Writing for the New York Times, Samuel G. Freedman is asking how humanists can and should respond to tragedies like the recent school shooting in Newtown, Connecticut.
The funerals and burials over the past two weeks have taken place in Catholic, Congregational, Mormon and United Methodist houses of worship, among others. They have been held in Protestant megachurches and in a Jewish cemetery. A black Christian youth group traveled from Alabama to perform “Amazing Grace” at several of the services.
This illustration of religious belief in action, of faith expressed in extremis, an example at once so heart-rending and so affirming, has left behind one prickly question: Where were the humanists? At a time when the percentage of Americans without religious affiliation is growing rapidly, why did the “nones,” as they are colloquially known, seem so absent?
To raise these queries is not to play gotcha, or to be judgmental in a dire time. In fact, some leaders within the humanist movement — an umbrella term for those who call themselves atheists, agnostics, secularists and freethinkers, among other terms — are ruefully and self-critically saying the same thing themselves.
Freedman notes that none of the families affected by the shooting chose non-religious ceremonies, so of course, there wouldn’t have been any humanist funerals this time around. But the larger question, of how groups such as the American Humanist Association can provide aid and comfort (beyond fundraisers, that is) to communities affected by tragedies, remains.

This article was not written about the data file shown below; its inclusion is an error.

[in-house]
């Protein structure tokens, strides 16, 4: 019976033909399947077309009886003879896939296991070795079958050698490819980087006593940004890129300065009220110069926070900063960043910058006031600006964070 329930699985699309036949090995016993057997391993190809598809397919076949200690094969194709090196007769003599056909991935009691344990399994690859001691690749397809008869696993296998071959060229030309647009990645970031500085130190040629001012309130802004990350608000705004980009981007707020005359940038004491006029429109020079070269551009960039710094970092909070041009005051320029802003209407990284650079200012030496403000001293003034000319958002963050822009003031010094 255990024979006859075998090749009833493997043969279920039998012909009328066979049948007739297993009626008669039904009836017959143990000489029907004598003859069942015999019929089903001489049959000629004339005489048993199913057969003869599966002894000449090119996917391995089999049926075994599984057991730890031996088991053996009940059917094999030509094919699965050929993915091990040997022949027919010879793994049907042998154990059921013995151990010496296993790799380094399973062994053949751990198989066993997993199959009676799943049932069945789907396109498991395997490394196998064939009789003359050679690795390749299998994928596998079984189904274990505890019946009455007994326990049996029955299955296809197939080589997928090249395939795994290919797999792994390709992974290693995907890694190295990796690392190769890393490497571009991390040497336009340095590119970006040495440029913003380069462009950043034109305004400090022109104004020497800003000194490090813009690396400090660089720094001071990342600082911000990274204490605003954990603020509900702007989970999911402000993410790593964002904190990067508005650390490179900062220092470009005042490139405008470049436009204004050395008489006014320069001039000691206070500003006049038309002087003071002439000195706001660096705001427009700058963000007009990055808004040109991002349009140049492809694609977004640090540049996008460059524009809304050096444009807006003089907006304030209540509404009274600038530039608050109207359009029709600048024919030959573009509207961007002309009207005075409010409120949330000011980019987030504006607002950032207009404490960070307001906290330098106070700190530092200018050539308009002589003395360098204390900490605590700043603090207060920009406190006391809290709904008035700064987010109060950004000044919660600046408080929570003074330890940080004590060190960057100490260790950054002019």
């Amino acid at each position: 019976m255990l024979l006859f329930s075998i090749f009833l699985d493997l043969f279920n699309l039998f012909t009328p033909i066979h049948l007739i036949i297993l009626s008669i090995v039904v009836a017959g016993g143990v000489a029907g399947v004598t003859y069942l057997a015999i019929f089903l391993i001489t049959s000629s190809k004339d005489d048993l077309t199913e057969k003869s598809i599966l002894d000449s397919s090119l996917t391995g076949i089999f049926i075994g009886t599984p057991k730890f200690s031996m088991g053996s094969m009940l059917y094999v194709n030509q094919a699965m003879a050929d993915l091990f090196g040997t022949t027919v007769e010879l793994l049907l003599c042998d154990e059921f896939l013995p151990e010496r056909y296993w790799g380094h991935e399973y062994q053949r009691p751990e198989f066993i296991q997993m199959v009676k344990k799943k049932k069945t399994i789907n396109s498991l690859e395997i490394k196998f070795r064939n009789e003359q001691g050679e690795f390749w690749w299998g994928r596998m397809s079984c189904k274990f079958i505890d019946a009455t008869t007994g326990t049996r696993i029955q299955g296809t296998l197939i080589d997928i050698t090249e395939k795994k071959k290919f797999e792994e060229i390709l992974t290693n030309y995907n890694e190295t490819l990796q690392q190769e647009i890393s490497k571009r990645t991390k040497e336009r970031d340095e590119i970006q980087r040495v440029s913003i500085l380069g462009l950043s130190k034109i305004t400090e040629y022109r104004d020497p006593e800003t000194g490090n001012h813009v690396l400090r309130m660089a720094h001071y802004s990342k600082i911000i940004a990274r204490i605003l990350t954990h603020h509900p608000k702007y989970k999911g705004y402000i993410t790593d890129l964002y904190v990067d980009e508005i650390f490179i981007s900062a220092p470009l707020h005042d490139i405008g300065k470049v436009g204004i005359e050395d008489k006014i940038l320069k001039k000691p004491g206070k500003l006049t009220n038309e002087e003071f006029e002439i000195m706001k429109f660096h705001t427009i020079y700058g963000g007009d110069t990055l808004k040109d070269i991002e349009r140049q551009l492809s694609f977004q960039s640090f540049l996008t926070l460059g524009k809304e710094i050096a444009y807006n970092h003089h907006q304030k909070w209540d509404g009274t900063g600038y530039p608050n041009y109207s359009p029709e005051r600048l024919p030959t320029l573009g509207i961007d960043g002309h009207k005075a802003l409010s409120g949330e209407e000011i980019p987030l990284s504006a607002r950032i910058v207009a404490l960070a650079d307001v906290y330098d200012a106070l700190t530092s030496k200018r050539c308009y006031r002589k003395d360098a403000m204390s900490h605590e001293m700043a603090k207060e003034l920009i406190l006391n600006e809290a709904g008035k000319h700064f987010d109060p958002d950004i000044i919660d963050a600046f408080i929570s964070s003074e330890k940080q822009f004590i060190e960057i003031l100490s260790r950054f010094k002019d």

According to Greg Epstein, Harvard’s humanist chaplain, what people need following an event like the Newtown shooting is community, and that is something that religion is very good at providing. For example, Christian churches, with their emphasis on communal worship, come with their own built-in support networks — and not just for their own members, but for the surrounding community. And this sense of community’s importance is deeply embedded in the Christian faith, from its belief in the community of the Holy Trinity to the Bible’s many references to living and worshiping in community.
Part of the problem, according to various humanists themselves, is the individualistic nature of humanism itself. Or, as Freedman puts it, “[I]n the view of internal critics… humanism suffers in certain ways for its valorization of the individual. The inside joke is that creating a humanist group is like ‘herding cats.'” This dilemma is exacerbated by recent studies showing increasing numbers of people (aka, the “nones”) disavowing any sort of affiliation with organized religion. But leaving organized religion means leaving the organization behind as well, and that organization allows churches and their members to be very good at mobilizing.
So what’s the solution? Secular therapist Darrel W. Ray maintains that humanism needs to “get out of this mentality we’ve been in over the past 50 years of just saying how stupid religion is. We have to create our own infrastructure.” Additionally, Epstein says that humanism needs to move beyond merely celebrating reason over faith, and instead, needs to use reason as a means to display greater compassion for those who are suffering.